Hideki Matsuyama’s victory in Masters plus growing foreign contingent in college golf highlight Americans’ 2nd-class status
Hideki Matsuyama won the Masters, which is a watershed event for his country of Japan (“Take a bow, Masters champion Hideki Matsuyama,” April 12). Upon reflection, I also think this historic victory can be looked upon by Americans as being watershed, as well, albeit for a much different reason.
Since our dominance of this game throughout the 1950s, ’60s, ’70s and ’80s, we have experienced a gradual slippage that now has become alarming. During our decades of dominance, the golf industry boomed.
Once we lost this dominance, our industry came to a screeching halt. Rather than admit that we had lost our competitive edge, we have decided to focus on growing the game rather than developing elite-level talent capable of winning at all levels of the game.
As an example, my home club of Bent Pine hosted the Sunshine State Conference Women's Championship early this week. While looking at the tee sheet, I was amazed to find only a small handful of American players in the field. This an NCAA Division II tournament. I have long known of foreign dominance in Division I schools, but did not realize that this invasion had reached this level of play.
Augusta National has done an incredible job in promoting amateur golf, in Asia and South America. I suggest that the club and the game’s other power brokers take a close look in their own backyard and put in place a coordinated effort to regain America's dominance in this great game. If not, our country in the near future will be looked upon only as genial hosts for these foreign players to follow their dreams.
Vero Beach, Fla.
A well-struck golf shot is understood in any language
A recent letter by reader Bob Ractliffe to Morning Read questioned why Hideki Matsuyama, the winner of the recent Masters, hasn’t learned English (“From the Morning Read inbox,” April 12). The insinuation is that English be a prerequisite to participating (i.e., winning) on the PGA Tour. Ractliffe is using a coded version of an underlying bias.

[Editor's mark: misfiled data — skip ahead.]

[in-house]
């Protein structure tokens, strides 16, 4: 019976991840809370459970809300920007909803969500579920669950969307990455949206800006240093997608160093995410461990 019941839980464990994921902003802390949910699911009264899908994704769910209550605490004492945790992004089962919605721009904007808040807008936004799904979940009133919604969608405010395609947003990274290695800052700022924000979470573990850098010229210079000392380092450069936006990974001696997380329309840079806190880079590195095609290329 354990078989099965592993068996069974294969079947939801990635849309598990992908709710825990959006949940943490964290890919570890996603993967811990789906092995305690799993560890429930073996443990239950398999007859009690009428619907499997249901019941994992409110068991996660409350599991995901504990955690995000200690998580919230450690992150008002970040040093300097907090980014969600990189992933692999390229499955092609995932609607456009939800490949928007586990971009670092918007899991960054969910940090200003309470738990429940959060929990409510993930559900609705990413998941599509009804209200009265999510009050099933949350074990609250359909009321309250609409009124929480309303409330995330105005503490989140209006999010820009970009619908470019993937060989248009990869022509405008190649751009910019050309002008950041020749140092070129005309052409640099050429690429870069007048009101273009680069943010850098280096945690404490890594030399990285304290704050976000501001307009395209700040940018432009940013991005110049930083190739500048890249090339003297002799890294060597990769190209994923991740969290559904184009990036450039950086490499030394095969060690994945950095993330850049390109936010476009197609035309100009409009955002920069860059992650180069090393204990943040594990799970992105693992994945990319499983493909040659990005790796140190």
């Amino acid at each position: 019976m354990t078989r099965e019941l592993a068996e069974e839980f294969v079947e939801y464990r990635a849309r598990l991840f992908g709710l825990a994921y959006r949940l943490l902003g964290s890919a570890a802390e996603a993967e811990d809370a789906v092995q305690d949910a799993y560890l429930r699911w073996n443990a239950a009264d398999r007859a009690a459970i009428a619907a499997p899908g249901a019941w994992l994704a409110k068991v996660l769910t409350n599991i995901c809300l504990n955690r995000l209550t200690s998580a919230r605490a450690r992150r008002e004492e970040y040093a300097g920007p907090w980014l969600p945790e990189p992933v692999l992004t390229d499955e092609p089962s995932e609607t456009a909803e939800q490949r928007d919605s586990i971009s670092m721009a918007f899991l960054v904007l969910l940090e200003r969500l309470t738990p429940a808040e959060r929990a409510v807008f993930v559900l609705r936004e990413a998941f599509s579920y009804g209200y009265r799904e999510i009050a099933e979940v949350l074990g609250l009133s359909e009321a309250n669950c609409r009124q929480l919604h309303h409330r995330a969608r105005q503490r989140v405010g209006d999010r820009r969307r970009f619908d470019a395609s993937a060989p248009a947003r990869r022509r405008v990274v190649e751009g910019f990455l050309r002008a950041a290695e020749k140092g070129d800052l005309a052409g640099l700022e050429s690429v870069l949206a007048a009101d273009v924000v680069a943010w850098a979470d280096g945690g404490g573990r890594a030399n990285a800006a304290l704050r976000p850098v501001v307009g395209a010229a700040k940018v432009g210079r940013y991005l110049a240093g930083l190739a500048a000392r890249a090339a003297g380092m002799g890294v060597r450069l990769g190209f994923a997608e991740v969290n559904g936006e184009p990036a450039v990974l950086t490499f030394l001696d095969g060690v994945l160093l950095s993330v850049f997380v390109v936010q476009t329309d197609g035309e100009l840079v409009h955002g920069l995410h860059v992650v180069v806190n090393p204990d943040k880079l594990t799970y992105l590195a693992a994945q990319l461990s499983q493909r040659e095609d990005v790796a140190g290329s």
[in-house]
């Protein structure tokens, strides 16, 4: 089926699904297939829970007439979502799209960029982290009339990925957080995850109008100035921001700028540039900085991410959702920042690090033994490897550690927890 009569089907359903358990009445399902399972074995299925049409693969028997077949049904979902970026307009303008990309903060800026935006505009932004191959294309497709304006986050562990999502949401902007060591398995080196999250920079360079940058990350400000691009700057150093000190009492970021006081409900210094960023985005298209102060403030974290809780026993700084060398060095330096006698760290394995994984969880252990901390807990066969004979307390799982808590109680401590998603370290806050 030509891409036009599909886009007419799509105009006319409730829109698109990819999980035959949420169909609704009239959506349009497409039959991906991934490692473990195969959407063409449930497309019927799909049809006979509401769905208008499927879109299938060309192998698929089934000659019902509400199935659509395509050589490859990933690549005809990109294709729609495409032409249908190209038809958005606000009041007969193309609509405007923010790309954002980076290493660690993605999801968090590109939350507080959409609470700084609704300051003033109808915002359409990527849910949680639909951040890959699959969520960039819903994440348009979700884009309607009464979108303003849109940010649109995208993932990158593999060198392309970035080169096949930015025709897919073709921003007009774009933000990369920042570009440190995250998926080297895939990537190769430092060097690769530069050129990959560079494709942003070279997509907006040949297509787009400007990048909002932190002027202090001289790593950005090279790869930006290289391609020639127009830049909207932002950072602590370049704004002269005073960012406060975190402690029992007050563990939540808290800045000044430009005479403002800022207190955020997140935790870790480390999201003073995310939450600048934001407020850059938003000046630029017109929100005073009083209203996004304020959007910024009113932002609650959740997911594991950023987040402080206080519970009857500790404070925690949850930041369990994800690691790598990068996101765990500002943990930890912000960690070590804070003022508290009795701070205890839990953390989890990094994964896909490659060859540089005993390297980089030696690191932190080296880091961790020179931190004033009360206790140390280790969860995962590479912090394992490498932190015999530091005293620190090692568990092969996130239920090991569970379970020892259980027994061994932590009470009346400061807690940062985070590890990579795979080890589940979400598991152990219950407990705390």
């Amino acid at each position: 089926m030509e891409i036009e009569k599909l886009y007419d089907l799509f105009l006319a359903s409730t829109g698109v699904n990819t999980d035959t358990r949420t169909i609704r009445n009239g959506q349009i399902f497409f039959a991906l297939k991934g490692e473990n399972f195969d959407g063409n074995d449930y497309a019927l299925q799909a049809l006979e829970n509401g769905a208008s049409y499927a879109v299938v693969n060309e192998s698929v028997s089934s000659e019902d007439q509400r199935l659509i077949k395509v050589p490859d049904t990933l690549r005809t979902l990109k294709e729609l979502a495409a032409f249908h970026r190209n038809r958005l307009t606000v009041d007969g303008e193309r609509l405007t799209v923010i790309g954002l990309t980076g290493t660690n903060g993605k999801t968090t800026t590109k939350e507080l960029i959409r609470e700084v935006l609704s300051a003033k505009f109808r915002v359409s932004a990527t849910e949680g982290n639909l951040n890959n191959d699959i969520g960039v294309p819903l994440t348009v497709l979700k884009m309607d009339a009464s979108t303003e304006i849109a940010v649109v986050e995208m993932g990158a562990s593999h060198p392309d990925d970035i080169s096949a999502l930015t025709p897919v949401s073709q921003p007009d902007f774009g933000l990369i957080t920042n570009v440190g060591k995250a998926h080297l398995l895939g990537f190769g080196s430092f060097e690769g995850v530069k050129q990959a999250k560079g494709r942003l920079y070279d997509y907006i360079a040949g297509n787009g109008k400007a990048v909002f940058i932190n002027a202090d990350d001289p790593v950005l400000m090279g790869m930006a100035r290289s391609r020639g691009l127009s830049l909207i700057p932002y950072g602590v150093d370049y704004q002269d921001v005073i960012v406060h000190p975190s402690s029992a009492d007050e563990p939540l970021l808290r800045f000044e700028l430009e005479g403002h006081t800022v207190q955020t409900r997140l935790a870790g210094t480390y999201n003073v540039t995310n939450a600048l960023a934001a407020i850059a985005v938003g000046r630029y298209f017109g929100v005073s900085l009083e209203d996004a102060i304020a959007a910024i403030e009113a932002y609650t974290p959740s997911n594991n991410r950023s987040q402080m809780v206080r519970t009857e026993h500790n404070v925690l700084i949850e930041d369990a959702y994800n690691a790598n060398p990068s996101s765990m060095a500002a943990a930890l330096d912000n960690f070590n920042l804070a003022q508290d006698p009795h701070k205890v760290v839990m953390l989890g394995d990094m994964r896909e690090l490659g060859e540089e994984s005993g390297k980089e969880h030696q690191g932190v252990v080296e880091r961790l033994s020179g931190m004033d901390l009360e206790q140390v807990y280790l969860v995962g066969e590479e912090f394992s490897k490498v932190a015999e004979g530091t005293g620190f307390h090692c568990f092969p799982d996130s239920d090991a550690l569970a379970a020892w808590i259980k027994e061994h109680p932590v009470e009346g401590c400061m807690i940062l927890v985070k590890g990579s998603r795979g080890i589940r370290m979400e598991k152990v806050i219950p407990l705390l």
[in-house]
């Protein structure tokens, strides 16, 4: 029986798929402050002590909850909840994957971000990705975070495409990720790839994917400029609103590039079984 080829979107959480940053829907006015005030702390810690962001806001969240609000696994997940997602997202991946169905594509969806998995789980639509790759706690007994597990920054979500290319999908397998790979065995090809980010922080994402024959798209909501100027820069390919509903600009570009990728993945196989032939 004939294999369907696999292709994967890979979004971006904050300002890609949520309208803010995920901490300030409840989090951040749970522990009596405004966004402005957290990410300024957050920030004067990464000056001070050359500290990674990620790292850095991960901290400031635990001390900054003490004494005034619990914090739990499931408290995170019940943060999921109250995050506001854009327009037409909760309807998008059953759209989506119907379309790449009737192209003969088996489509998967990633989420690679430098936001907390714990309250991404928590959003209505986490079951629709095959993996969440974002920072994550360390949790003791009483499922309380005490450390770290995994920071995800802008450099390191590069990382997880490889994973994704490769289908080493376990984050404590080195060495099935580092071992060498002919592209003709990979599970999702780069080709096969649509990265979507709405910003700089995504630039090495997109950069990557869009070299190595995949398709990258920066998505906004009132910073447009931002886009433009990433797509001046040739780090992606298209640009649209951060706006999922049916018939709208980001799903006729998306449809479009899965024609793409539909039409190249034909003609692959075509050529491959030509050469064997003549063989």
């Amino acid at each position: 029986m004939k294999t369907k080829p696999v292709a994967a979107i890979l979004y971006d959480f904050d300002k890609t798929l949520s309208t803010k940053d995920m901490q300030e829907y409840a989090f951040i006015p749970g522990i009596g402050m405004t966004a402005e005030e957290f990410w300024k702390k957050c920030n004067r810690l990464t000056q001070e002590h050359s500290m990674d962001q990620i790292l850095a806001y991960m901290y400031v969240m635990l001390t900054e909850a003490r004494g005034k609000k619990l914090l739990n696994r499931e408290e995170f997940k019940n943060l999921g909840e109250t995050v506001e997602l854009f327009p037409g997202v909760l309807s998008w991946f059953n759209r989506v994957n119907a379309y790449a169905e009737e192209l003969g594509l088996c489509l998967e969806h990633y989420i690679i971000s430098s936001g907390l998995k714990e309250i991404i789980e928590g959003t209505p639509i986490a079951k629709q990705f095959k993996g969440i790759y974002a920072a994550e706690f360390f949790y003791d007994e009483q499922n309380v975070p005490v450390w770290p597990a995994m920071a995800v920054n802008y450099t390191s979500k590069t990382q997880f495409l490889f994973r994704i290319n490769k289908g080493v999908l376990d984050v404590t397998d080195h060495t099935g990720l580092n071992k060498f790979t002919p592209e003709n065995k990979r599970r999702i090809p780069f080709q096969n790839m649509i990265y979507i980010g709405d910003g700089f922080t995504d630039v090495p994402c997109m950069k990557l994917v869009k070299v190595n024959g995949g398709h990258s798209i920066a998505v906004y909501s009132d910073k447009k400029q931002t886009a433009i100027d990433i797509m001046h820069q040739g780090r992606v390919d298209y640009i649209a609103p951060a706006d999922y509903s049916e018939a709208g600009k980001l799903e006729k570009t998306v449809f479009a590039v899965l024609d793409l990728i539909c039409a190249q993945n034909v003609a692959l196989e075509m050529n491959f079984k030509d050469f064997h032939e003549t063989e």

Should all golfers be required to learn the language of the country in which they compete – Arabic in the United Arab Emirates or Spanish in Mexico, for example – or just in the United States? If so, this appears to be another dog whistle and a poor attempt at trying to hide one’s biased beliefs. While learning basic English is a requirement for American naturalization, it really has very little, if anything, to do with a person’s skill at a sport such as golf.
In 2008, the LPGA went so far as to mandate English-language sessions for the women’s tour’s growing number of Asian players. This attempt was not successful for a variety of reasons, and did not continue. If the English language were to be mandated for participants in sports in the U.S., how many participants would be unable to compete? And, if it were mandated, there also tis he economic reality to consider such as the potential loss of some viewers and some sponsors.
Skill, not language, should determine competition.
Matsuyama knows more English that you might realize
Many may find an interpreter to be awkward and often not worth our time, so count me as one who’d prefer that Hideki Matsuyama tried to speak English. Be that as it may, I’m not forced to watch, and usually don’t, so it’s his loss. He could become a U.S. sensation, if he chose to do so. I’m not convinced that’s what he wants.
As it turns out, he can speak some English. Presidents Cup team members said as much in Masters interviews.
Check out this video promo for the 2019 Japanese skins game with Matsuyama, Tiger Woods, Rory McIlroy and Jason Day. It’s hilarious and features Matsuyama speaking some basic golf English. He’s reported to be a shy guy who likely doesn’t feel comfortable or confident with all the media prying, plus additional prying from a U.S. media, in a foreign language.
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